When Warframe was first released, back in 2013, I remember playing it on PC and finding a barebones version of a promising game. It already had a very distinct character design, for sure, with cybernetic ninjas fighting against different alien factions, but the content in general was uninspired and repetitive. Nevertheless, Digital Extremes has been working relentlessly to turn their game into a experience of its kind – and now, with the help of Panic Button, it is a great free-to-play option available on Switch.
One of the many improvements that Warframe received since its conception can be seen in its narrative, which is now much more prominent during your adventure through the game’s expansive universe. As a recent awake Tenno, you must control one of the titular Warframes – powerful cyber suits – to help in a long-lasting war against robots, cyborgs, drones, insects, and other hostile alien species. In order to do that, you must engage on missions (solo or with the help of online buddies) across the many planets and moons found on the Solar System.
These missions come in a huge variety of formats, as your objective is always changing. From stealth missions to fully-fledged assaults into enemy territory, there is a huge amount of content for you to uncover. Most of these maps follow a more linear, bite-sized approach – perfect for a handheld, I’d say – but some of the most recent additions to Warframe include some open areas, where you’re free to explore and take on quests and other side-objectives.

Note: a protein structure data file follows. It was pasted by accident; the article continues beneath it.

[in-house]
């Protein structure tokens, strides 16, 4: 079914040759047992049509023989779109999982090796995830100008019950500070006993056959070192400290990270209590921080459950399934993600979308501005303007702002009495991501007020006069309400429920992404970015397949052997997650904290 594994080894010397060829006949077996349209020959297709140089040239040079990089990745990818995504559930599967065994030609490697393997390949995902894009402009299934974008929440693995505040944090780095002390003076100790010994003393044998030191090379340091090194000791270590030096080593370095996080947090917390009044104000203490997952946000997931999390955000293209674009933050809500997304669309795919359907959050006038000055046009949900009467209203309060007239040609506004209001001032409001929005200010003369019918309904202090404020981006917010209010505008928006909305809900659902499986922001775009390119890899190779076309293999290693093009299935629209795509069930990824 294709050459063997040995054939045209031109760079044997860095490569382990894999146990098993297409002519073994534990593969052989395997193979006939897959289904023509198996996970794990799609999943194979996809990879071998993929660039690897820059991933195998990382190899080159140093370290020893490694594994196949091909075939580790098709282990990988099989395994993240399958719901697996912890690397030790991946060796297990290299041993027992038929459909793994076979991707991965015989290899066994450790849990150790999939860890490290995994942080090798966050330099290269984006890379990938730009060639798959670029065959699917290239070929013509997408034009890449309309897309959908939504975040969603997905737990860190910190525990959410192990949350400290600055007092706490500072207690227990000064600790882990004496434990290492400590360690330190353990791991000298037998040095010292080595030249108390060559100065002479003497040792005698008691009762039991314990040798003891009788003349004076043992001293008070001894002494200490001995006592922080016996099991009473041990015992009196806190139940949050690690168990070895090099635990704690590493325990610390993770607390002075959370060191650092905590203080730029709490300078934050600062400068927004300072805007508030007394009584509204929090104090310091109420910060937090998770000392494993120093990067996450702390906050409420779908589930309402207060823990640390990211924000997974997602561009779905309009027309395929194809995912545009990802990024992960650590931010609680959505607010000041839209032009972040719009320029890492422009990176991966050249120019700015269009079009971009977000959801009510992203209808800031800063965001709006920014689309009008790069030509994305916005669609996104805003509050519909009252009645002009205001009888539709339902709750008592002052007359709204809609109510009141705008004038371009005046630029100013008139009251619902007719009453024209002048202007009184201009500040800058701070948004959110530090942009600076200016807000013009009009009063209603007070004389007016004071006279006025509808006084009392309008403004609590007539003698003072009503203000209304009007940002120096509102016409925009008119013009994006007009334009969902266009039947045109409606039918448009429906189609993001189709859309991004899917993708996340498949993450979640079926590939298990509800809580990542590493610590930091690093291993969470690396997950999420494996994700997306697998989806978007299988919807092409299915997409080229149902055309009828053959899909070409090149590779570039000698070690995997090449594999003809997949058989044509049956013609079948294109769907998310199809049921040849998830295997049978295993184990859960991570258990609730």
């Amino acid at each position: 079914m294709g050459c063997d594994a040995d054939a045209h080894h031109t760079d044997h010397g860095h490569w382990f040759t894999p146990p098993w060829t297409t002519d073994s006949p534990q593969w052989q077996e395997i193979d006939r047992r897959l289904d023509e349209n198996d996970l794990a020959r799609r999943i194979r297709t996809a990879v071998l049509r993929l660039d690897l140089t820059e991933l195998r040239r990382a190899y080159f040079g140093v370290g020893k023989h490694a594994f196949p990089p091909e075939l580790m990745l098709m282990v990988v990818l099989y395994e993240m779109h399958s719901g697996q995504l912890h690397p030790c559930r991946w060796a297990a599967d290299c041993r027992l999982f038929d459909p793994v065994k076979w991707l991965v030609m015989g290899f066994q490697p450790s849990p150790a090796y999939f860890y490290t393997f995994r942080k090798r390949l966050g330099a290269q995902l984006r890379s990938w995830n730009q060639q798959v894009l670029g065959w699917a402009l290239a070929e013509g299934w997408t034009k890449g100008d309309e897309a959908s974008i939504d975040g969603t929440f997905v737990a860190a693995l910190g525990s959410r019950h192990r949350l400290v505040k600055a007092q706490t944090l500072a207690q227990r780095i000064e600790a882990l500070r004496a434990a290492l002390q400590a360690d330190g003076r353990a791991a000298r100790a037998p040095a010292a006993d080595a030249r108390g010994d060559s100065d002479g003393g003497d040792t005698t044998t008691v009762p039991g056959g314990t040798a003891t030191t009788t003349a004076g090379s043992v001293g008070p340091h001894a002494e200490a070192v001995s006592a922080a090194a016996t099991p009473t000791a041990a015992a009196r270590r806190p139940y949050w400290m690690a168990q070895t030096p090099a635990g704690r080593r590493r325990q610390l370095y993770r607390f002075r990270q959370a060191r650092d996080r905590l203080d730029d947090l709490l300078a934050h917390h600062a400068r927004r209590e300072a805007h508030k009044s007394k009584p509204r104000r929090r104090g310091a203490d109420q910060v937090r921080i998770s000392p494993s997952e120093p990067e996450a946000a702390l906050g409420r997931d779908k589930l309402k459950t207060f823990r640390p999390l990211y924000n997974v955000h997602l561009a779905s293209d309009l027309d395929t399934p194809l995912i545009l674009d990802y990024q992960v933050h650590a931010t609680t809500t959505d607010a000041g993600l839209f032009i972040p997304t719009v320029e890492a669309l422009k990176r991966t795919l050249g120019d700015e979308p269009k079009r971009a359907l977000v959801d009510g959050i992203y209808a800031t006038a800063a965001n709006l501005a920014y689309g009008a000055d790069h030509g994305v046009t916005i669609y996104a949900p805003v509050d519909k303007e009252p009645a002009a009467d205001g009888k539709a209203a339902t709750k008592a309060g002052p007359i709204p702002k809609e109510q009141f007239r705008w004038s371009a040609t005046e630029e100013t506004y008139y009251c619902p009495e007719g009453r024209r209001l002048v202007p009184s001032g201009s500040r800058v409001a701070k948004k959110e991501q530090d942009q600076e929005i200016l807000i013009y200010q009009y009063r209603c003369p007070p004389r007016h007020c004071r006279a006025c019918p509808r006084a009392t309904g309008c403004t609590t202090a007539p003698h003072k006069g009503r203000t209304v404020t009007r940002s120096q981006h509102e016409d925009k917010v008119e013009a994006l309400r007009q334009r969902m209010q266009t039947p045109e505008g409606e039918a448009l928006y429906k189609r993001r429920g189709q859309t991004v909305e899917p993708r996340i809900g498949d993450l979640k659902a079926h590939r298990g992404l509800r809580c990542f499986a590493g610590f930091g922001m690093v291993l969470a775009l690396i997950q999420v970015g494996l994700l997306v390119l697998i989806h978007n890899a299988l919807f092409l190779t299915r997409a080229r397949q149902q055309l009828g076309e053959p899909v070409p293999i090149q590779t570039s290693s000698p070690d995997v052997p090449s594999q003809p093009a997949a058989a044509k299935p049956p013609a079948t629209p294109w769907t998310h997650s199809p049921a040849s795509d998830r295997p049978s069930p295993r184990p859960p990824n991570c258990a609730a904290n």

What really elevates all these missions into another level is the fluidity of Warframe’s combat. You can have all sort of primary and secondary weapons in your arsenal, including pistols, rifles, shotguns and other less conventional weaponry like bows and shurikens. At its base, the game plays like you would expect from a third-person shooter, but the Warframe adds a whole level of movement possibilities, as you can double jump, dive, climb and slide – all while you keep shooting the enemies in the face. In addition, each type of Warframe have its own set of skills, which can really turn the tide on certain encounters.
Fortunalely, progression isn’t locked behind paywalls, though you can buy pretty much everything you need (except certain cosmetic items). However, if you desire to get into the late-game part of Warframe, you need to be prepared to play it a lot, because everything (from weapons to Warframes) can be levelled up and improved with the game’s complex customisation system. To craft the most powerful gear, you’ll need to collect loot from bosses and repeat some missions. Therefore, be prepared for some grinding. If that isn’t a problem to you – or, better, if you have some friends to accompany you – then, by no means, jump into the world of Warframe.
A treat to the eyes, Warframe is a beautiful looking free-to-play game that presents a fast-paced and very fluid third-person shooter gameplay. Despite being a bit grindy, it has a huge amount of content to be enjoyed with friends.